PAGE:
Some lessons I learned and re-learned during this past year:

  • Even in combat, there are restrictions on resources.
  • As leaders regardless of our role(s), we must always be very deliberate and thoughtful on what priorities we are going to resource, and equally clear on what we are not going to resource, and why.
  • Resourcing and risk are inextricably linked.  Leaders must have a laser focus on understanding the various elements of risk and how, if at all, we may control that risk level to an acceptable level. 
  • Be as clear as possible on the type and level of risk you are dealing with; risks to strategy, risks to our forces, risks to our mission, risk of inaction, etc.
  • Oftentimes there are disconnects between strategy and the essential resources that underpin them – which drives risk levels.  Seek to identify those disconnects and work to align resources but be mindful that we as leaders may not control all the dynamics at play.

Making smart, informed, and sound resourcing decisions in a risky environment is hard and gritty work.  Sometimes people’s lives, national interests, or business interests are at stake but making these difficult decisions a fundamental component of what leaders get paid to do. 

The Author is currently serving as an active-duty military officer. Any comments or recommendations on this post or on this site are solely my personal views and do not represent the position of any branch of the United States Government.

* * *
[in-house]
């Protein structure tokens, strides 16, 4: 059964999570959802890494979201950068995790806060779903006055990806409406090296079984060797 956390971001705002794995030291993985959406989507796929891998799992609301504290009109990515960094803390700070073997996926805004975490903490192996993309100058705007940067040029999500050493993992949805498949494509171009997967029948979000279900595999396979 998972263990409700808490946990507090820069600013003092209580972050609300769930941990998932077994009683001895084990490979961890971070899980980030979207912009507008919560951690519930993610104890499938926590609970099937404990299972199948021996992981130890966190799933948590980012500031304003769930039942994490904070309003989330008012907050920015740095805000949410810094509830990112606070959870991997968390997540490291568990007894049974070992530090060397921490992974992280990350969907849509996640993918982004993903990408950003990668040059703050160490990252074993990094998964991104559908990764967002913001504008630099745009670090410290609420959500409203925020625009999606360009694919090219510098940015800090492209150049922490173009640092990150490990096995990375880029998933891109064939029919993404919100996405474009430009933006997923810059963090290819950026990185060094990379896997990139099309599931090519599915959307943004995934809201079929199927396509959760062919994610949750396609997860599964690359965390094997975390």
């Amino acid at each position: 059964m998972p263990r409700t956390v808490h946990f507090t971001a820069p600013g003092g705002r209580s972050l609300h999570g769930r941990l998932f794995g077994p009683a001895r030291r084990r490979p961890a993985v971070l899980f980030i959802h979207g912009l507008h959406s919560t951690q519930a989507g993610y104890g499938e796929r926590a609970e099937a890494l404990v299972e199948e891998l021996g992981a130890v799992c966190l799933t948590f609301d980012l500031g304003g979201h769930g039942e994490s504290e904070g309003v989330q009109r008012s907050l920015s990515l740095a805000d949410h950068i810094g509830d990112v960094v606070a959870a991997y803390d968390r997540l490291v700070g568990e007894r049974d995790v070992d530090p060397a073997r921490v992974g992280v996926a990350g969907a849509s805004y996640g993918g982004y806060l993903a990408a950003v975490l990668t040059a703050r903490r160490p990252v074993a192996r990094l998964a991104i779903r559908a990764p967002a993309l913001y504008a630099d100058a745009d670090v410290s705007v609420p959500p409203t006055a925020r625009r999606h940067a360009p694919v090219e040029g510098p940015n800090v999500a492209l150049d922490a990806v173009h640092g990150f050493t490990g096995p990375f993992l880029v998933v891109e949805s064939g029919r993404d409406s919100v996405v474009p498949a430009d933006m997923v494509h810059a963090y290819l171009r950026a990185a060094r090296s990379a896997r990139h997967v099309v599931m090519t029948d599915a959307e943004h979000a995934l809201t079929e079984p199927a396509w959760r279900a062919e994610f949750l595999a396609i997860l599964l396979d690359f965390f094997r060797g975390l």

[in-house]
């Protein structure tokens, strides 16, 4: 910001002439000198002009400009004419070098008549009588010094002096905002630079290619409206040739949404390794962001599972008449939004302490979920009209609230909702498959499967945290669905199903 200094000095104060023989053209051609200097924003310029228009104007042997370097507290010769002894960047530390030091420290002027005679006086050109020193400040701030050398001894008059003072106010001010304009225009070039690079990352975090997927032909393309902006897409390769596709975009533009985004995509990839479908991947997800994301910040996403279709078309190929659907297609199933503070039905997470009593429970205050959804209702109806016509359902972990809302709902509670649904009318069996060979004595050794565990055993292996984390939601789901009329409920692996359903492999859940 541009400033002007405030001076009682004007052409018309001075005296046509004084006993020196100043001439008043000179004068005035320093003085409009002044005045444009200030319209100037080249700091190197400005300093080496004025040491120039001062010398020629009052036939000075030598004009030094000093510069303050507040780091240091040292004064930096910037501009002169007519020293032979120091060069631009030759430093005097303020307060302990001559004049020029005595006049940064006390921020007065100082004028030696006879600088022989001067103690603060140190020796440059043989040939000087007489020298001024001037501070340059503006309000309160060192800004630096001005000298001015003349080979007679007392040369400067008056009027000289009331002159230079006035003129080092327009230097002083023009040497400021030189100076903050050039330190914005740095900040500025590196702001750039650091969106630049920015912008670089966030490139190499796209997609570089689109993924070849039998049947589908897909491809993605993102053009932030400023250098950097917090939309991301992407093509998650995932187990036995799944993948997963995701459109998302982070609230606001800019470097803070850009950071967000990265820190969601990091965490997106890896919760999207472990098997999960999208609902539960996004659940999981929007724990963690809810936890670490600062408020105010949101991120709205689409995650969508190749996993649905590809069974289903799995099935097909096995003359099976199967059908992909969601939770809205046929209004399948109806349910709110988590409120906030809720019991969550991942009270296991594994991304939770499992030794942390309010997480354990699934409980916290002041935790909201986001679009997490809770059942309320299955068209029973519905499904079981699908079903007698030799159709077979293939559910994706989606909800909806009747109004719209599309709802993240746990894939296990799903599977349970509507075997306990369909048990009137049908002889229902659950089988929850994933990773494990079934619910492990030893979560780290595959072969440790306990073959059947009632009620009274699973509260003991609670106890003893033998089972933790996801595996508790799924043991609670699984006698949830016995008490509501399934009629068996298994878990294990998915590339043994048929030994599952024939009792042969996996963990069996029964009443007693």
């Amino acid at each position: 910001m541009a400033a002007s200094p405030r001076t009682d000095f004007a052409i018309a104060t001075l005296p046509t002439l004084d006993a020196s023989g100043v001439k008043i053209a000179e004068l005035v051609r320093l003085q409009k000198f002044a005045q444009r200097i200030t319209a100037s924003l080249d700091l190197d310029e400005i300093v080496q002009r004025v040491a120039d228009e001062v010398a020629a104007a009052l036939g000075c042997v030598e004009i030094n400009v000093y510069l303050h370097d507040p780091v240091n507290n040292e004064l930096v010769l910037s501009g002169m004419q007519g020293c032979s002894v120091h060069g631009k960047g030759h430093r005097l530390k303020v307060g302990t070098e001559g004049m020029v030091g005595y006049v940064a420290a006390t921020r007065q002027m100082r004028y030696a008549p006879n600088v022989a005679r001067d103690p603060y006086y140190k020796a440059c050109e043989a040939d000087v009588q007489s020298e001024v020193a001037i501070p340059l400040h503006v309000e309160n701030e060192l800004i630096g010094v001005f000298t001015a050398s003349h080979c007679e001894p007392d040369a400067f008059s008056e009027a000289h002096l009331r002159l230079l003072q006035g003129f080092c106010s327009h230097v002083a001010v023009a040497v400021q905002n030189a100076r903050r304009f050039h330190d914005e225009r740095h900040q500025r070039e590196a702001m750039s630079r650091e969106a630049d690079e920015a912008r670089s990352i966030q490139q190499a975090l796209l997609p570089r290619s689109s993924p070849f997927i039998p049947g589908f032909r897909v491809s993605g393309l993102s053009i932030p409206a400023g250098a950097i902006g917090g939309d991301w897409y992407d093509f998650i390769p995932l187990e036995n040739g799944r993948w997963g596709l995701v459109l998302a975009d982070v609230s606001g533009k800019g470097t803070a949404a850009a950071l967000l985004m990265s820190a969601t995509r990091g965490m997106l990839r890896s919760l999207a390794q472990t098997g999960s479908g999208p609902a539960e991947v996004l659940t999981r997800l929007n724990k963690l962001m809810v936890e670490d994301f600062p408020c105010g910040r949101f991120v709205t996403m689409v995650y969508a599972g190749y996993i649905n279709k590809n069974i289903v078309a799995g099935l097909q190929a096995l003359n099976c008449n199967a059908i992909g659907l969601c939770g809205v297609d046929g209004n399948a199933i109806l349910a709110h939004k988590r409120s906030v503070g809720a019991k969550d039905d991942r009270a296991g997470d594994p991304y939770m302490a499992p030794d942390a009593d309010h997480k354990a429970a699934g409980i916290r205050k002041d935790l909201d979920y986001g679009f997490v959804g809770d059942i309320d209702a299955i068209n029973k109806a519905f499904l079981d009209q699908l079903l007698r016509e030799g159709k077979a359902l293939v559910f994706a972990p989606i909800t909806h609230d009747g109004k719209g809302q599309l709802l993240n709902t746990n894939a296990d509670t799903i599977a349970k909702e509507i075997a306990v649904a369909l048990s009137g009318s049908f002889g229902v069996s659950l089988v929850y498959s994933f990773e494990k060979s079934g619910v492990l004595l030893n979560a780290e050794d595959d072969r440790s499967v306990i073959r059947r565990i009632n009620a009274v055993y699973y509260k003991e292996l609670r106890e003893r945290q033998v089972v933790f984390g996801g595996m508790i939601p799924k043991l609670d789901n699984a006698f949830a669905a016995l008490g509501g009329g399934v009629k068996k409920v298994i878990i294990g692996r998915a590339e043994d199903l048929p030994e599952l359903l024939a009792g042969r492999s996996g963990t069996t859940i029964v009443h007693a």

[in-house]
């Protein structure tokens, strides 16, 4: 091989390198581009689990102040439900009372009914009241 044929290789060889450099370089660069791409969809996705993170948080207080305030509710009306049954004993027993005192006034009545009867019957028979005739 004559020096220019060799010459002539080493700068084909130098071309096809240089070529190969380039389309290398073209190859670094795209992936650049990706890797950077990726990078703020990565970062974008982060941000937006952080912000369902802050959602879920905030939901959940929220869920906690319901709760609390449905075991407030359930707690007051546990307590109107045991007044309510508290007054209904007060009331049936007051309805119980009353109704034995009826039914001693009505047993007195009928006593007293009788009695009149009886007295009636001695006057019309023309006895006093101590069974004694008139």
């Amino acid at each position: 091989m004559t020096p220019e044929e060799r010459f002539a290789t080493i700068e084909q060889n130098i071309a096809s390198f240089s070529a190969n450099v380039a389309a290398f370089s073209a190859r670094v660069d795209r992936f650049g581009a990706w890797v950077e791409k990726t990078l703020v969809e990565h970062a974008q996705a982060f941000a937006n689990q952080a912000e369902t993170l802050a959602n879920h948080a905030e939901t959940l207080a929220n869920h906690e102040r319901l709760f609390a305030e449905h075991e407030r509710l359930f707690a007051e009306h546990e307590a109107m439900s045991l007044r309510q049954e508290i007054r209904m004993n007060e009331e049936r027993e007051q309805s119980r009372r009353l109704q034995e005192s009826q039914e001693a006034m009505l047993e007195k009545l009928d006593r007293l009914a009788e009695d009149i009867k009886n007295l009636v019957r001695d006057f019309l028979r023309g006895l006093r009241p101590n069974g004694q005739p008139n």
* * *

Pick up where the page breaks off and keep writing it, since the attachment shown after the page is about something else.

The Leader’s Playbook©: Planning for, and handling, Contingencies

Premeditatio malorum – The Pre-Meditation of Evils.  A Stoic approach to planning for contingencies.

“No plan survives first contact with the enemy… or Murphy”.

Combat, business, and most certainty life never seem to go the way we want them too.  When things turn for the worse the question is two-fold; how we are going to handle the situation, and what did we do in advance to prepare for it. 

What the American Fighter Pilot and Special Operations Forces do better than anyone else in the world is plan for, and handle contingencies.  Oftentimes multiple contingencies at the same time.

Tragically these lessons have been paid for oftentimes with the blood of our Brothers and Sisters.  A famous example of this was Operation Eagle Claw, the 1979 attempt by the United States to rescue our hostages held in Iran (https://en.wikipedia.org/wiki/Operation_Eagle_Claw).

What you do in your planning efforts and how you think about, anticipate, and train for contingencies regardless of what you do in life will go a long way to ensure that Murphy does not ruin your day.

Daily ask yourself and your teams, “What specifically are we doing about the contingencies and how will we be ready for X?”.

The Author is currently serving as an active-duty military officer. Any comments or recommendations on this post or on this site are solely my personal views and do not represent the position of any branch of the United States Government.

The Leader’s Playbook-12: “You are making a decision”

When I was a kid and was out of line my Mom used to say “You are making a decision to act this way..” Normally I was acting poorly or being a s#$t.

This simple statement, always delivered in a calm and loving voice, shut me down every time. Every time.

Thinking of her reminds me never to forget that we have a vote on how we perceive situations and how we act, or react, to them.

May I choose well.

The Author is currently serving as an active duty military officer. Any comments or recommendations on this post or on this site are solely my personal views and do not represent the position of any branch of the United States Government.